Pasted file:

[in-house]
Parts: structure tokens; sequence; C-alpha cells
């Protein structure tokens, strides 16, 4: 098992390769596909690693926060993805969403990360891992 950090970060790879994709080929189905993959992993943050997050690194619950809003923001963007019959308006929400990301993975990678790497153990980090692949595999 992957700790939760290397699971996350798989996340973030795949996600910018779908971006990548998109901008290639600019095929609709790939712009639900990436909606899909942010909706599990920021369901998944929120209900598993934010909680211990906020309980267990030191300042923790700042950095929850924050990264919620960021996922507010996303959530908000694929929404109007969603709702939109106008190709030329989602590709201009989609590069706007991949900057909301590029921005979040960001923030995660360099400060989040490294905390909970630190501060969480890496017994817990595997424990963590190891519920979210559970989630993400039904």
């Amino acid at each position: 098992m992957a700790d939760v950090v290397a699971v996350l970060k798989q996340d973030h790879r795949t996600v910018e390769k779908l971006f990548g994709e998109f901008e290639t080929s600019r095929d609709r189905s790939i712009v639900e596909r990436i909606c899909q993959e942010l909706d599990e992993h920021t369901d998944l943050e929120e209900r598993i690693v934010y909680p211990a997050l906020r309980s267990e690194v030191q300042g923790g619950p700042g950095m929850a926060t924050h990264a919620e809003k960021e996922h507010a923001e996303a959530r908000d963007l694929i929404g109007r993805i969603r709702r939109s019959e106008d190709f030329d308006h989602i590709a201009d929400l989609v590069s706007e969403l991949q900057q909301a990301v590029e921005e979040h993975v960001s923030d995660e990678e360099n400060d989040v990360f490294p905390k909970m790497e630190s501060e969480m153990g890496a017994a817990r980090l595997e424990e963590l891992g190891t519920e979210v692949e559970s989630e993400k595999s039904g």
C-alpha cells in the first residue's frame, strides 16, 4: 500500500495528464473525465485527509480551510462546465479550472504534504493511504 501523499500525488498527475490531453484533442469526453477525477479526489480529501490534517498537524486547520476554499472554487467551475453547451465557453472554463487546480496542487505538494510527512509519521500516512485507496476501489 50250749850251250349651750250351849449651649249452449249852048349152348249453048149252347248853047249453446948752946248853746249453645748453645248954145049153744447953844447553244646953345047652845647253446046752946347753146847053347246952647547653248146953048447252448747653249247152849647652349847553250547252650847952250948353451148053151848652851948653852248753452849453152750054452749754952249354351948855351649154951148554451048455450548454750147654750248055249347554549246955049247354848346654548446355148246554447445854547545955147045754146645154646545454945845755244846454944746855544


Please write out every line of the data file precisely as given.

[in-house]
Parts: structure tokens; sequence; C-alpha cells
């Protein structure tokens, strides 16, 4: 098992390769596909690693926060993805969403990360891992 950090970060790879994709080929189905993959992993943050997050690194619950809003923001963007019959308006929400990301993975990678790497153990980090692949595999 992957700790939760290397699971996350798989996340973030795949996600910018779908971006990548998109901008290639600019095929609709790939712009639900990436909606899909942010909706599990920021369901998944929120209900598993934010909680211990906020309980267990030191300042923790700042950095929850924050990264919620960021996922507010996303959530908000694929929404109007969603709702939109106008190709030329989602590709201009989609590069706007991949900057909301590029921005979040960001923030995660360099400060989040490294905390909970630190501060969480890496017994817990595997424990963590190891519920979210559970989630993400039904």
């Amino acid at each position: 098992m992957a700790d939760v950090v290397a699971v996350l970060k798989q996340d973030h790879r795949t996600v910018e390769k779908l971006f990548g994709e998109f901008e290639t080929s600019r095929d609709r189905s790939i712009v639900e596909r990436i909606c899909q993959e942010l909706d599990e992993h920021t369901d998944l943050e929120e209900r598993i690693v934010y909680p211990a997050l906020r309980s267990e690194v030191q300042g923790g619950p700042g950095m929850a926060t924050h990264a919620e809003k960021e996922h507010a923001e996303a959530r908000d963007l694929i929404g109007r993805i969603r709702r939109s019959e106008d190709f030329d308006h989602i590709a201009d929400l989609v590069s706007e969403l991949q900057q909301a990301v590029e921005e979040h993975v960001s923030d995660e990678e360099n400060d989040v990360f490294p905390k909970m790497e630190s501060e969480m153990g890496a017994a817990r980090l595997e424990e963590l891992g190891t519920e979210v692949e559970s989630e993400k595999s039904g």
C-alpha cells in the first residue's frame, strides 16, 4: 500500500495528464473525465485527509480551510462546465479550472504534504493511504 501523499500525488498527475490531453484533442469526453477525477479526489480529501490534517498537524486547520476554499472554487467551475453547451465557453472554463487546480496542487505538494510527512509519521500516512485507496476501489 50250749850251250349651750250351849449651649249452449249852048349152348249453048149252347248853047249453446948752946248853746249453645748453645248954145049153744447953844447553244646953345047652845647253446046752946347753146847053347246952647547653248146953048447252448747653249247152849647652349847553250547252650847952250948353451148053151848652851948653852248753452849453152750054452749754952249354351948855351649154951148554451048455450548454750147654750248055249347554549246955049247354848346654548446355148246554447445854547545955147045754146645154646545454945845755244846454944746855544